My client has gout in his elbow. Is there anything I should be aware of in his training? He has tight anterior delts and chest muscles.
The first thing we should do is clear up for the readers what gout actually entails. I am sure you have done your homework on this one because you mentioned that you have discussed diet with him already. Simply stated, gout is a buildup of uric acid that is stored in the joints. It affects about 2.1 million people in the U.S. Men aged 40 to 50 years are the most likely to have gout. Uric acid is a by-product of purine and is supposed to be broken down in our blood and excreted through our urine. In some cases, the uric acid has a hard time being broken down and will be stored in the joints. The most common joints affected are the big toe, knee, ankle, foot, hand, wrist and of course elbow. One simple way to decrease the symptoms of gout is to stop eating foods rich in purine. Some foods that contain a lot of purine are alcoholic beverages especially beer, anchovies, sardines and organ meats like liver, kidneys and legumes. This is only an abbreviated list. There are many other foods that contain purine.
The tight anterior muscles are what we term rounded shoulder pattern, or upper cross syndrome. As a trainer, we should never use the term syndrome because it implies a clinical diagnosis. Trainers NEVER diagnose. We assess the structure and try to make the best choices of exercises for that individual. In this gentleman’s case, it sounds as though he has a classical rounded shoulder pattern. Vladimir Janda, to my knowledge, is the first one to receive credit for grouping muscles that tend to become facilitated, or tight, and muscles that tend to become inhibited, or lengthened. He then classified certain patterns that would develop because of certain muscles being tight. The classic rounded shoulder pattern is typified by tight anterior shoulder capsule, tight pec minor and tight lats. It is harder to understand that the lats are tight because they are located in the back. The reason they contribute to this pattern is they attach on the anterior superior humerus. When the lat becomes facilitated, it will internally rotate the humerus, creating a rounded shoulder pattern. There are many other muscles that contribute, but for the sake of this article, let’s limit it to these three. The trainer needs to try to focus on releasing or stretching these muscles. Another technique that can be used is self myofascial release. This is simply where you have the individual roll each of those muscles on a foam roller. By rolling over the facilitated muscle, you will break up the adhesions that have been formed inside of the muscle tissue. These adhesions will not allow you to stretch the muscle as effectively through conventional stretching. Please be careful when you roll these muscles because they tend to be quite sore.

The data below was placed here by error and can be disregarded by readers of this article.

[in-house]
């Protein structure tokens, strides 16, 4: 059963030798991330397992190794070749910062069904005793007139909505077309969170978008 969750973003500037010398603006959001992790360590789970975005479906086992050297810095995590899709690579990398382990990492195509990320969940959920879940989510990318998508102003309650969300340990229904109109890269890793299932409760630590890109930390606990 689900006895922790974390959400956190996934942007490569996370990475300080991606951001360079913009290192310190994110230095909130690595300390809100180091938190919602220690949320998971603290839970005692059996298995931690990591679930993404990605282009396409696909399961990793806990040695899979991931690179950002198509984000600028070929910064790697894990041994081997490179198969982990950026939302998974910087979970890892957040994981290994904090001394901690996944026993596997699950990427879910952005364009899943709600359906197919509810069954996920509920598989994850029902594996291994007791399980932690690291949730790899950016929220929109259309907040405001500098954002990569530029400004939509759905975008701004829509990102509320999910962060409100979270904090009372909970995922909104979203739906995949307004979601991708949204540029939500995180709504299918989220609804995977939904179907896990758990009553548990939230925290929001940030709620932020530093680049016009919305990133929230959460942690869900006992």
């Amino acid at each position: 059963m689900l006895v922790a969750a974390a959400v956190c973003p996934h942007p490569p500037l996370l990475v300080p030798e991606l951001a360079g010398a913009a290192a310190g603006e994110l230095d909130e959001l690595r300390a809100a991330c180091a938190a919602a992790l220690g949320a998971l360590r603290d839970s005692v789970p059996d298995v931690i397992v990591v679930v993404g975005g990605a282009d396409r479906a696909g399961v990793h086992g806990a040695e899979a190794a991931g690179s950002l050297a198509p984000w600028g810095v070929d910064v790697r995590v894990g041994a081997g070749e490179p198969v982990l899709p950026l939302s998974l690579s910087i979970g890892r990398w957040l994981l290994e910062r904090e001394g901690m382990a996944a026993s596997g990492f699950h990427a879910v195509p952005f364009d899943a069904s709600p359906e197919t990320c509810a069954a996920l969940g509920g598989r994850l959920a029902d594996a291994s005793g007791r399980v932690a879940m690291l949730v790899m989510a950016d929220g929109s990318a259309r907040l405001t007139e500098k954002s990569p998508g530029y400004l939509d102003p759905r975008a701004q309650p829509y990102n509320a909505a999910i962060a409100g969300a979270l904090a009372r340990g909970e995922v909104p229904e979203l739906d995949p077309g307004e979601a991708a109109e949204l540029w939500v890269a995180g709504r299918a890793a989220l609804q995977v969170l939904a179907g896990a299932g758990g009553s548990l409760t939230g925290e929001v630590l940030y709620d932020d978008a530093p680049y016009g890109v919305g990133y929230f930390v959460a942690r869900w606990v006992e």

After you have appropriately de-facilitated or lengthened the facilitated muscles, it is now time to work on strengthening the posterior shoulder capsule. The posterior shoulder capsule includes the rhomboids, rear delts and the mid and lower trapezius. If you try to skip the stretching or de-facilitation and go straight to the strengthening, it can lead to a shoulder impingement. Some exercises that strengthen the posterior shoulder are wide grip seated rows, wide grip scapula adduction and the PNF diagonal patterns. When doing any type of pulling exercises, try to take an underhand wide grip that is at least six inches wider than the width of shoulders. This will keep the humerus from internally rotating and overusing the lats. Try to stay away from heavy bench presses and narrow grip pulls of any kind. If you can, substitute two arm exercises for single arm exercises. This will let the scapula move independently and will allow for more natural movement. Shirley Sahrmann has a book titled Diagnosis and Treatment of Movement Impairment Syndromes that could be quite useful in helping work with clients with these issues. The book was written for therapists and doctors who can diagnose, not for personal trainers. Personal trainers can get some really good information from her text, but we still can never diagnose.